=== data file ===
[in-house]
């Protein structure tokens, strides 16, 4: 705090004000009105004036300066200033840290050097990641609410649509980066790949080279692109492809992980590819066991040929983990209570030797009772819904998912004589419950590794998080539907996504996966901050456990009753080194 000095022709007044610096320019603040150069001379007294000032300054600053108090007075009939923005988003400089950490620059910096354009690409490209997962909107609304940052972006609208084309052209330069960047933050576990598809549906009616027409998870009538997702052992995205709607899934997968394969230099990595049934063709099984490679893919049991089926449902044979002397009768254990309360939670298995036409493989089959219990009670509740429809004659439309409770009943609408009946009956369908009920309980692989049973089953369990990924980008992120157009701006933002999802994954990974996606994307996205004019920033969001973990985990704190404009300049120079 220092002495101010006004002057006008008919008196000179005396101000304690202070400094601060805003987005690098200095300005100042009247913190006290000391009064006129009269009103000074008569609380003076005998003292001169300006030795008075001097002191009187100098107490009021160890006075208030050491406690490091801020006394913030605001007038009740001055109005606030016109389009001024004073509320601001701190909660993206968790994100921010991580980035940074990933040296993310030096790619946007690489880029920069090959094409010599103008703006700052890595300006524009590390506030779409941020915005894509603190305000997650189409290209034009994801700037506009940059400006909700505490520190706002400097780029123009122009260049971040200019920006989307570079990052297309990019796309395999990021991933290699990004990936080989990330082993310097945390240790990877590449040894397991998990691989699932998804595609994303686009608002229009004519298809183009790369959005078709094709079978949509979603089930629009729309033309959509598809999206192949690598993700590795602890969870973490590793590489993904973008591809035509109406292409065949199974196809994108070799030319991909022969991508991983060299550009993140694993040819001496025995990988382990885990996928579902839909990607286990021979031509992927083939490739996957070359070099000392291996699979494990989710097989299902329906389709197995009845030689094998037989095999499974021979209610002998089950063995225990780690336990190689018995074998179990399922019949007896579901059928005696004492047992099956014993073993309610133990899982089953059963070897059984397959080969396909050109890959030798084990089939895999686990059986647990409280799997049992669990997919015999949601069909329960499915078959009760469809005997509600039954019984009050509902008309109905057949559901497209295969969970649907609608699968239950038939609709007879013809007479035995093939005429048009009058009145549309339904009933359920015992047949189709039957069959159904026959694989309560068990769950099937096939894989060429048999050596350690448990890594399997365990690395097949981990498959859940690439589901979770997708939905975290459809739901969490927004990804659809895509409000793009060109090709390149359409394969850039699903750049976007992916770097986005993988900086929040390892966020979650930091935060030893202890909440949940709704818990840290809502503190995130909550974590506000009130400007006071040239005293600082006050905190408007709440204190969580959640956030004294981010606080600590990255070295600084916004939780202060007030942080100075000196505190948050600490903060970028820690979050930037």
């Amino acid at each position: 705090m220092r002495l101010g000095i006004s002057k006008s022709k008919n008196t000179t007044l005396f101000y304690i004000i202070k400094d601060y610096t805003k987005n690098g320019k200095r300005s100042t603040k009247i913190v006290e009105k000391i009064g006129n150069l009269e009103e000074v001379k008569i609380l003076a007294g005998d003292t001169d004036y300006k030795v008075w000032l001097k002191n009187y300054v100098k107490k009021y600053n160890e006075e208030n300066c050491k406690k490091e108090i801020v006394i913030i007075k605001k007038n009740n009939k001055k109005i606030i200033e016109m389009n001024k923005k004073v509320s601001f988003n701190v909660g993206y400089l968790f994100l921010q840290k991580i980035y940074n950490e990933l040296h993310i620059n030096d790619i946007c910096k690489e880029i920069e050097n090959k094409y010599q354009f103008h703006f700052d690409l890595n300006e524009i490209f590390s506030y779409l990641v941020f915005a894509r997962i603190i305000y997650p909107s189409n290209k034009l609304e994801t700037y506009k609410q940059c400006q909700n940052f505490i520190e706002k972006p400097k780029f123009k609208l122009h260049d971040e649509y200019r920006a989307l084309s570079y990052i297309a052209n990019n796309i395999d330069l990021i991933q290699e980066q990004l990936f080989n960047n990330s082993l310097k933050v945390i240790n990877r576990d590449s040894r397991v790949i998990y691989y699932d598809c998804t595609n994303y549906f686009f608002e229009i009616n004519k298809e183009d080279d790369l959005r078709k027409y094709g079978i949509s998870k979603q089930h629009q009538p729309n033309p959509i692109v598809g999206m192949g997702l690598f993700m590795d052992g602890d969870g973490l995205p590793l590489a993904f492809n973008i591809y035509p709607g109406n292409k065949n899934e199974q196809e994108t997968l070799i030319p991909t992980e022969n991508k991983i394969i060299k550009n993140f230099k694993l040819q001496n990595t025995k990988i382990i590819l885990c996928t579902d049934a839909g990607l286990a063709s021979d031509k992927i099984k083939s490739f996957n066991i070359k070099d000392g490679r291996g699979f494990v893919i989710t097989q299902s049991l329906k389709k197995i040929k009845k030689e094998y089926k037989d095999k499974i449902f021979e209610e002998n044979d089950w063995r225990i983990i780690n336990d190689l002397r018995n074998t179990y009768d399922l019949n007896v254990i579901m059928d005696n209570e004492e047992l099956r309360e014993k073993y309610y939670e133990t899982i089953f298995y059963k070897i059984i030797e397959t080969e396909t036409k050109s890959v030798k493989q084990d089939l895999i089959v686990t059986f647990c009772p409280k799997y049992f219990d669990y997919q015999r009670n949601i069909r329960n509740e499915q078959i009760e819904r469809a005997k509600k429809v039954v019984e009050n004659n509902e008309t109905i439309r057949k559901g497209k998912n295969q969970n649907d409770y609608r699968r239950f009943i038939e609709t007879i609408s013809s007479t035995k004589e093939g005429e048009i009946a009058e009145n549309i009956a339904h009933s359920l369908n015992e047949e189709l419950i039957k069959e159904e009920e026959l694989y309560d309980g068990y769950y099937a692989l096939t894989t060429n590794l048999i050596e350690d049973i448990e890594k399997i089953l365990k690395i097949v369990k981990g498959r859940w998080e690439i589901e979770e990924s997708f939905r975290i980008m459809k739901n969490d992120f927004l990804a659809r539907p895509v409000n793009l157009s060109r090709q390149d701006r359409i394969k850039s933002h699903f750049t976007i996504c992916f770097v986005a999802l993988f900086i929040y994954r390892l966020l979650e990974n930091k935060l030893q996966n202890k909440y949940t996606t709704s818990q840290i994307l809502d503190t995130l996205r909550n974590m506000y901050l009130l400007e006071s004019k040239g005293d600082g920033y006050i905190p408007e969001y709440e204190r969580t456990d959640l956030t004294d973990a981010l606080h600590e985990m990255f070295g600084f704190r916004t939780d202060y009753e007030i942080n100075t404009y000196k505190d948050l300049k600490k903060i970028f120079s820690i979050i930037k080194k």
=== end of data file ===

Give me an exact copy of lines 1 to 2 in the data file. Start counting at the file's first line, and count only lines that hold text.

[in-house]
């Protein structure tokens, strides 16, 4: 705090004000009105004036300066200033840290050097990641609410649509980066790949080279692109492809992980590819066991040929983990209570030797009772819904998912004589419950590794998080539907996504996966901050456990009753080194 000095022709007044610096320019603040150069001379007294000032300054600053108090007075009939923005988003400089950490620059910096354009690409490209997962909107609304940052972006609208084309052209330069960047933050576990598809549906009616027409998870009538997702052992995205709607899934997968394969230099990595049934063709099984490679893919049991089926449902044979002397009768254990309360939670298995036409493989089959219990009670509740429809004659439309409770009943609408009946009956369908009920309980692989049973089953369990990924980008992120157009701006933002999802994954990974996606994307996205004019920033969001973990985990704190404009300049120079 220092002495101010006004002057006008008919008196000179005396101000304690202070400094601060805003987005690098200095300005100042009247913190006290000391009064006129009269009103000074008569609380003076005998003292001169300006030795008075001097002191009187100098107490009021160890006075208030050491406690490091801020006394913030605001007038009740001055109005606030016109389009001024004073509320601001701190909660993206968790994100921010991580980035940074990933040296993310030096790619946007690489880029920069090959094409010599103008703006700052890595300006524009590390506030779409941020915005894509603190305000997650189409290209034009994801700037506009940059400006909700505490520190706002400097780029123009122009260049971040200019920006989307570079990052297309990019796309395999990021991933290699990004990936080989990330082993310097945390240790990877590449040894397991998990691989699932998804595609994303686009608002229009004519298809183009790369959005078709094709079978949509979603089930629009729309033309959509598809999206192949690598993700590795602890969870973490590793590489993904973008591809035509109406292409065949199974196809994108070799030319991909022969991508991983060299550009993140694993040819001496025995990988382990885990996928579902839909990607286990021979031509992927083939490739996957070359070099000392291996699979494990989710097989299902329906389709197995009845030689094998037989095999499974021979209610002998089950063995225990780690336990190689018995074998179990399922019949007896579901059928005696004492047992099956014993073993309610133990899982089953059963070897059984397959080969396909050109890959030798084990089939895999686990059986647990409280799997049992669990997919015999949601069909329960499915078959009760469809005997509600039954019984009050509902008309109905057949559901497209295969969970649907609608699968239950038939609709007879013809007479035995093939005429048009009058009145549309339904009933359920015992047949189709039957069959159904026959694989309560068990769950099937096939894989060429048999050596350690448990890594399997365990690395097949981990498959859940690439589901979770997708939905975290459809739901969490927004990804659809895509409000793009060109090709390149359409394969850039699903750049976007992916770097986005993988900086929040390892966020979650930091935060030893202890909440949940709704818990840290809502503190995130909550974590506000009130400007006071040239005293600082006050905190408007709440204190969580959640956030004294981010606080600590990255070295600084916004939780202060007030942080100075000196505190948050600490903060970028820690979050930037």